The analysis done by scientists from Oregon State University, Indiana University, the University of Florida and University of New Hampshire also suggests that natural selection is affecting the parts of the genome that don't contain genes - supposedly "junk" DNA that increasingly appears to have important roles in life processes that are very poorly understood.
Published in Proceedings of the National Academy of Sciences, this research is said to be unusual because the model animal used for the study, a type of roundworm called C. elegans, was tracked through 250 generations.
In that period of time, the roundworm accumulated 391 genetic mutations through normal life processes, more than 10 times as many mutations as have ever before been tracked in a study such as this.
Despite their vast evolutionary separation as life forms, this tiny roundworm and humans still share comparable forms of DNA maintenance.
"Genetic mutations in animals are actually pretty rare, they don't happen very often unless they are induced by something. The value of using this roundworm is that it reaches reproductive age in about four days, so we can study changes that happen through hundreds of generations, using advanced genome sequencing technology," said Dee Denver, an assistant professor of zoology at OSU and principal investigator on the study.
Genetic mutations are a fundamental part of the biological process of life and the basis of evolution.
A primary finding of the new study is that a predominant number of genetic mutations are linked to guanine, one of the four basic nucleotides that make up DNA and form the genetic code of life.
Guanine is known to be particularly sensitive to oxidative damage, according to background information in the research article.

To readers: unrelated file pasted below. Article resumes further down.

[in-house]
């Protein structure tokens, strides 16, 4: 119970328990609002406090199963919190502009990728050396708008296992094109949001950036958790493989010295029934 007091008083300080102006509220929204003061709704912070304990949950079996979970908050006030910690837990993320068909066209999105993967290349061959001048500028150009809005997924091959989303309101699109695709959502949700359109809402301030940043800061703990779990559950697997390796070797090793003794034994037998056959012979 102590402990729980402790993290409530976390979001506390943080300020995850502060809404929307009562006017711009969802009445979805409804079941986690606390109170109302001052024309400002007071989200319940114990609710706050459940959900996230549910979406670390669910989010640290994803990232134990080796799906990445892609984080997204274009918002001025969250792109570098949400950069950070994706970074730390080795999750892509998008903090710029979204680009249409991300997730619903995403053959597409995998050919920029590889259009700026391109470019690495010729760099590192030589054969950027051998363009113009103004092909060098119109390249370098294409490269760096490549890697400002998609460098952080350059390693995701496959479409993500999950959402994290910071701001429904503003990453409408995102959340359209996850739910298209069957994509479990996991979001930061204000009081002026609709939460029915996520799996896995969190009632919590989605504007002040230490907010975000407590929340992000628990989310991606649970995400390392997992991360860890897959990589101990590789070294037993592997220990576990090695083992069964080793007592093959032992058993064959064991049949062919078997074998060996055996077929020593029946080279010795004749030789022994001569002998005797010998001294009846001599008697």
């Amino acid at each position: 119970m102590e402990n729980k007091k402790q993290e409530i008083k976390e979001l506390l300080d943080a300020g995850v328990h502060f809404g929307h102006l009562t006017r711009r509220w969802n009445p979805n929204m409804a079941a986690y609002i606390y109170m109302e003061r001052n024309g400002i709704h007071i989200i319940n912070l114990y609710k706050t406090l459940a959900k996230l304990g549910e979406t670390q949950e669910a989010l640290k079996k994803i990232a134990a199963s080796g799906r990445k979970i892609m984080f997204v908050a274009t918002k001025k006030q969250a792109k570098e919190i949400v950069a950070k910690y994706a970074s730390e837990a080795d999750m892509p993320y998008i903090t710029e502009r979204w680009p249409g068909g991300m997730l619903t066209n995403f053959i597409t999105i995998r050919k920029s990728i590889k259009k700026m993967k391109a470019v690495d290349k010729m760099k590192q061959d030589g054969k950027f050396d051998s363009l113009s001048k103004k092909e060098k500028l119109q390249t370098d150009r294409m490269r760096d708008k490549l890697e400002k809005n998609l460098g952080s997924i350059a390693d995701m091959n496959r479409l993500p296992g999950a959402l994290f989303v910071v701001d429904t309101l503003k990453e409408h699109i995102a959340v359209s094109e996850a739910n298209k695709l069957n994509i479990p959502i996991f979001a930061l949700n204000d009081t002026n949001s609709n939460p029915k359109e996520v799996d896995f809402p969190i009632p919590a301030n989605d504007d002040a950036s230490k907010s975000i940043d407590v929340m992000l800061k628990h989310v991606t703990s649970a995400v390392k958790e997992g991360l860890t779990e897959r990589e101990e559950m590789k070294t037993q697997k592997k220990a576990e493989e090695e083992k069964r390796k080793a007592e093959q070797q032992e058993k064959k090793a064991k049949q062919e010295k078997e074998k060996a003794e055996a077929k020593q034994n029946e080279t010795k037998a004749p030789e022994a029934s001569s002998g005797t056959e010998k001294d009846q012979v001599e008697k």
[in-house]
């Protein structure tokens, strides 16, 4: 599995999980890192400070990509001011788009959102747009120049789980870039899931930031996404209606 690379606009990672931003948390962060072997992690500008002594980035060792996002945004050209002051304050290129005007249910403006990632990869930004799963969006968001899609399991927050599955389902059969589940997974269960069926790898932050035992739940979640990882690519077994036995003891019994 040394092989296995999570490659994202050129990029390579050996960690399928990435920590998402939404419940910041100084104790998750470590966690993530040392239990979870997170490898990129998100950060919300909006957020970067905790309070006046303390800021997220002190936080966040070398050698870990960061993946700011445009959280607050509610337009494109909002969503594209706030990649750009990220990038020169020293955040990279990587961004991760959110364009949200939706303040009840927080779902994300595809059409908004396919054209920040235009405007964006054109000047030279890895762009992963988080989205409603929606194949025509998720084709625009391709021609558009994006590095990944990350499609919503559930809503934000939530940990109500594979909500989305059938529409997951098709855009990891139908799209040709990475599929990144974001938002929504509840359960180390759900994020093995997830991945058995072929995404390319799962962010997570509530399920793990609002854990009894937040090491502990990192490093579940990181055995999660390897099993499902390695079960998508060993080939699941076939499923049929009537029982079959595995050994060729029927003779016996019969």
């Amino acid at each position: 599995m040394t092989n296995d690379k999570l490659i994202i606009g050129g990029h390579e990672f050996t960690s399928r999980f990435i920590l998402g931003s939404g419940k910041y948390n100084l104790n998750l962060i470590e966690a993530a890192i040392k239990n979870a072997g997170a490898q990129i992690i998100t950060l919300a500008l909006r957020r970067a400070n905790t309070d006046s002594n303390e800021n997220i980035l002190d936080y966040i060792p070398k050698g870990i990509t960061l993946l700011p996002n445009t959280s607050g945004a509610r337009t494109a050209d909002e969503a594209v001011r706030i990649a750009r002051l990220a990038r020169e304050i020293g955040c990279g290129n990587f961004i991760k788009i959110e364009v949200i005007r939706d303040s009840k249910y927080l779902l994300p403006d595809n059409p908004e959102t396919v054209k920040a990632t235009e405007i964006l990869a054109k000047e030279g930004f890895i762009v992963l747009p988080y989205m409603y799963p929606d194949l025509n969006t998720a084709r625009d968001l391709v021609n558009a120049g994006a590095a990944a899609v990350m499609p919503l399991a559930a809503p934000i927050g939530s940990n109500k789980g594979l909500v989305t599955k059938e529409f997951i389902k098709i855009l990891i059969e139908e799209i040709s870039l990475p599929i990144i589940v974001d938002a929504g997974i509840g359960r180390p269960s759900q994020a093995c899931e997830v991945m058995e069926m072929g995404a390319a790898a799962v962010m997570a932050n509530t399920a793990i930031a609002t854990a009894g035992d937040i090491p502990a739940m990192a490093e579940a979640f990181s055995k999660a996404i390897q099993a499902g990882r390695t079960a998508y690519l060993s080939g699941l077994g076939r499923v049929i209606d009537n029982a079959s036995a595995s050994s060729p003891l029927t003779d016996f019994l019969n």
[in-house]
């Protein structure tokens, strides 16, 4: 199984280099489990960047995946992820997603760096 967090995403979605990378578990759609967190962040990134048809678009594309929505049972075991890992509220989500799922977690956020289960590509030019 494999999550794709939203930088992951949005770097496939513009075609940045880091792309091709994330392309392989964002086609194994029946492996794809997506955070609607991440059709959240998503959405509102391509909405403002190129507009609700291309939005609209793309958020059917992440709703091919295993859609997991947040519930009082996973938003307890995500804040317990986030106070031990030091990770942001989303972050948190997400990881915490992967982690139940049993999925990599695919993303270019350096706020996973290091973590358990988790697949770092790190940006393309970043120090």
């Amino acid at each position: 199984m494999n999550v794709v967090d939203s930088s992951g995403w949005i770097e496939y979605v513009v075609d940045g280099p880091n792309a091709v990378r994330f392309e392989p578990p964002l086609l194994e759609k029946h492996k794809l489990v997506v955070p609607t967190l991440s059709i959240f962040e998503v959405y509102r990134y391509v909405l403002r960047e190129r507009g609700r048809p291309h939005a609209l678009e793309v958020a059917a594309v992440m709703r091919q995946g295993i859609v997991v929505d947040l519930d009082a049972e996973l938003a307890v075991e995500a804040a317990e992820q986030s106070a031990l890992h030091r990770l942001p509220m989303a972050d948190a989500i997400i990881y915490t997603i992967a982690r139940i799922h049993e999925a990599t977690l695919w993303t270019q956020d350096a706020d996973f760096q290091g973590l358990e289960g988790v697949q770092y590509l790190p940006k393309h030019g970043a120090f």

"Most life on Earth depends in some form on oxygen, which is great at the production of energy. But we pay a high price for our dependence on oxygen, because the process of using it is not 100 percent efficient, and it can result in free oxygen radicals that can damage proteins, fats and DNA. And this process gets worse with age, as free radicals accumulate and begin to cause disease," Denver said.
The researcher claimed it to be one of the first studies to clearly show the effects of oxidative damage at a genome-wide scale.
"The research showed that the majority of all DNA mutations bear the signature of oxidative stress. That's exactly what you would expect if you believe that oxidative stress is an underlying cause of aging and disease," Denver said.
The study has also shown that mutation and natural selection is also operating in the "junk DNA" parts of the roundworm, which actually comprises about 75 percent of its genome but traditionally was not thought to play any major role in life and genetic processes.
Based on this finding, Denver says that these poorly-understood and little appreciated parts of the genome may have important biological roles that are not yet known.
Oxidative stress for decades has been suspected as a mechanism for some of the processes that lead to aging and disease, and it has been studied extensively for that reason.
This research provides a better fundamental understanding of the genetic impacts of oxidative stress and its role in both genetic disease and evolution, the researchers say.